Pitching Comeback Is a Long-term Proposition for Knuckleballer Steven Wright

The Boston Red Sox faced the Seattle Mariners again last Friday, and won, but not until Sox knuckleball pitcher Steven Wright had given up ten earned runs over a little more than three innings. The score was 14-10, after the Sox had lagged 5-10.

Knuckleballers have on days as well as off days. If Wright is discouraged, we don’t expect he will be for long; certainly, he has bounced back from much more trying circumstances. As he recently told Boston Globe’s Peter Abraham (“Red Sox pitcher Steven Wright says ‘dark time’ is behind him”):

“There were definitely times in the rehab where I wondered if I could do it. It was just miserable. Every step you take was a constant reminder that you’re hurt.

“But after working with our trainers and the physical therapists in New York, I learned it was part of the process. I just had to keep going. It still feels different. I think it’s always going to feel different. I had a pretty significant knee injury.”…

Wright could be line to earn $2 million or more in 2019 if he continues to pitch well, a considerable raise.

“That’s exterior stuff….

“People say, ‘You want to have a good season and set yourself up.’ But I always want to have a good season. You still want to perform for the team. You can’t sit there and play GM and worry about your contract status or what you should be making compared to somebody else.”

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Steven Wright’s plan of attack “isn’t as simple as you would think,” claims a headline that seems to slight the inherent non-simplicity of the knuckleball. The point, though, is that Wright throws the pitch with more than one velocity. He has three ranges of mph in his repertoire, 60s-ish, 70s-ish, 80s-ish. He’s trying to kill timing.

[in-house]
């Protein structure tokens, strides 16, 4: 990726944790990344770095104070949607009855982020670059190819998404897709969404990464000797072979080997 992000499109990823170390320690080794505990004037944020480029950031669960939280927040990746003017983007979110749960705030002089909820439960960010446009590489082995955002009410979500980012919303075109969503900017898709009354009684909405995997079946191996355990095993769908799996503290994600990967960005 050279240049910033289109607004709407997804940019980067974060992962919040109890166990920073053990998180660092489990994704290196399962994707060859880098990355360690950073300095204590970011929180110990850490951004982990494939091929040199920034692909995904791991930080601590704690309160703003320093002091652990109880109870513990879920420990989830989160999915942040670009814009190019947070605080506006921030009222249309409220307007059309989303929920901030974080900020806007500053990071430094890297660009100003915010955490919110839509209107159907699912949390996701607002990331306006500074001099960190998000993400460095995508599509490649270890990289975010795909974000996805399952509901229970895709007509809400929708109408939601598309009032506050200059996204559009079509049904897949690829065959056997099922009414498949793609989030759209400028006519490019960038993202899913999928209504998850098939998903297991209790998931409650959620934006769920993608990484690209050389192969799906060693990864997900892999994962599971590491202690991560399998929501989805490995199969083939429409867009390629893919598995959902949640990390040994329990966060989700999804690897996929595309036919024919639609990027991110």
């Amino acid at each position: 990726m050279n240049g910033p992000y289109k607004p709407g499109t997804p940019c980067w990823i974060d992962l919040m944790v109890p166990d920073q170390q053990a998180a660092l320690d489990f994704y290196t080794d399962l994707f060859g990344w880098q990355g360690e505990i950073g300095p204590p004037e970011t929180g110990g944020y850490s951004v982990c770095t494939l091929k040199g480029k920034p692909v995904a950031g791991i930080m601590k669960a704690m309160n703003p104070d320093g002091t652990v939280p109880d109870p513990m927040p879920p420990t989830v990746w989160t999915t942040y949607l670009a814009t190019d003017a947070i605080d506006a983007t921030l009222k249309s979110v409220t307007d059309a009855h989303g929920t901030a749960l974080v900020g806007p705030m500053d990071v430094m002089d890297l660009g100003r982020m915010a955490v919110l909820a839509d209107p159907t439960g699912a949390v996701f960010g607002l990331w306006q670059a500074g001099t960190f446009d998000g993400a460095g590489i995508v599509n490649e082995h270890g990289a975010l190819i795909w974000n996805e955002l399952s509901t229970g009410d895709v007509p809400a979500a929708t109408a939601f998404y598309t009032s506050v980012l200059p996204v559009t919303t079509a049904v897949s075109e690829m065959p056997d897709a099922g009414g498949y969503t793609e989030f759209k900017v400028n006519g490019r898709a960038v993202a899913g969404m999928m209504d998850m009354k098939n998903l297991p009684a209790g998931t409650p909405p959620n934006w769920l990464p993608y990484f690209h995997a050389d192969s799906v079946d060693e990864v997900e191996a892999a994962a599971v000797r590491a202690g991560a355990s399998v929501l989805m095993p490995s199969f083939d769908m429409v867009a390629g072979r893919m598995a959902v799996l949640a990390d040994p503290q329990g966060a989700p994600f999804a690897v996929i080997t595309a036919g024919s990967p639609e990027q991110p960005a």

“I want to be able to have three different speeds because these hitters, they’re so good, but hitting is all timing. For a pitcher it’s all about trying to disrupt that timing and for a knuckleball there’s only so much I can do as far as movement, because I don’t control that.

“But if I can control the speed, my pitch plays up a little more…. Then I just trust the movement.”

Wright throws his standard knuckleball that clocks in between 73 and 75 MPH. Then there’s the hard knuckler, that’s been clocked as high as 81 MPH this season, and the slow one that’s dipped all the way to 63 MPH, according to Brooks baseball.

The goal is to make an unpredictable pitch even less predictable.

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What’s next for Wright? Ethen Roy has argued, in a June 19 piece at Yawkey Way Report, that “Steven Wright Needs a Permanent Rotation Spot,” citing Wright’s almost impeccable performance up to that point during the several weeks of his return to play in 2018. The same argument could not be made after Friday’s game. But the weaker performance of one game isn’t a definitive objection either. We’ll see how things go, but we do think Wright will do fine as either starter or reliever.



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